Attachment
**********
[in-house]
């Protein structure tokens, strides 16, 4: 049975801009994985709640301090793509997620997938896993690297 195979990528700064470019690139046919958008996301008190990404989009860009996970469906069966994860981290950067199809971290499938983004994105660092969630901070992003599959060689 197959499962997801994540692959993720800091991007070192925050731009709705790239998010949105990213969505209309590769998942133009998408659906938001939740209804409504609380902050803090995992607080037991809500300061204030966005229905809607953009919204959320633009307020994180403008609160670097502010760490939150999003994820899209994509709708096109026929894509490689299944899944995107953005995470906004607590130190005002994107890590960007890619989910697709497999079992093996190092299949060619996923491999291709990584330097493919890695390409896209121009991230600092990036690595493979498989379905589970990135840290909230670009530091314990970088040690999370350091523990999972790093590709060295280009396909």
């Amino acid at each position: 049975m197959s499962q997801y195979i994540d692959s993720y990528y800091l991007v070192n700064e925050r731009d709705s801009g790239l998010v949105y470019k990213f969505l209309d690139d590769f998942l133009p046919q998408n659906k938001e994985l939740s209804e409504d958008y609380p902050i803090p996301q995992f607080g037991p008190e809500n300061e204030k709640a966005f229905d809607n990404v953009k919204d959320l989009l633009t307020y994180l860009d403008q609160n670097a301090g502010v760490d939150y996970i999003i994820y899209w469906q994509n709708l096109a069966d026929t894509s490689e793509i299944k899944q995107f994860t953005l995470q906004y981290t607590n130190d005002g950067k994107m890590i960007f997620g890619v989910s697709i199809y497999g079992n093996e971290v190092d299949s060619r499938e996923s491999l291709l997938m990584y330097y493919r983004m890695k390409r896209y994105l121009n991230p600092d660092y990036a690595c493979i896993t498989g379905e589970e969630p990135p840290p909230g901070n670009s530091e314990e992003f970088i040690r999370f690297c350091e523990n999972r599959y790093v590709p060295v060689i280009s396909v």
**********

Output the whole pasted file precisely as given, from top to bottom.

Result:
[in-house]
């Protein structure tokens, strides 16, 4: 049975801009994985709640301090793509997620997938896993690297 195979990528700064470019690139046919958008996301008190990404989009860009996970469906069966994860981290950067199809971290499938983004994105660092969630901070992003599959060689 197959499962997801994540692959993720800091991007070192925050731009709705790239998010949105990213969505209309590769998942133009998408659906938001939740209804409504609380902050803090995992607080037991809500300061204030966005229905809607953009919204959320633009307020994180403008609160670097502010760490939150999003994820899209994509709708096109026929894509490689299944899944995107953005995470906004607590130190005002994107890590960007890619989910697709497999079992093996190092299949060619996923491999291709990584330097493919890695390409896209121009991230600092990036690595493979498989379905589970990135840290909230670009530091314990970088040690999370350091523990999972790093590709060295280009396909």
């Amino acid at each position: 049975m197959s499962q997801y195979i994540d692959s993720y990528y800091l991007v070192n700064e925050r731009d709705s801009g790239l998010v949105y470019k990213f969505l209309d690139d590769f998942l133009p046919q998408n659906k938001e994985l939740s209804e409504d958008y609380p902050i803090p996301q995992f607080g037991p008190e809500n300061e204030k709640a966005f229905d809607n990404v953009k919204d959320l989009l633009t307020y994180l860009d403008q609160n670097a301090g502010v760490d939150y996970i999003i994820y899209w469906q994509n709708l096109a069966d026929t894509s490689e793509i299944k899944q995107f994860t953005l995470q906004y981290t607590n130190d005002g950067k994107m890590i960007f997620g890619v989910s697709i199809y497999g079992n093996e971290v190092d299949s060619r499938e996923s491999l291709l997938m990584y330097y493919r983004m890695k390409r896209y994105l121009n991230p600092d660092y990036a690595c493979i896993t498989g379905e589970e969630p990135p840290p909230g901070n670009s530091e314990e992003f970088i040690r999370f690297c350091e523990n999972r599959y790093v590709p060295v060689i280009s396909v």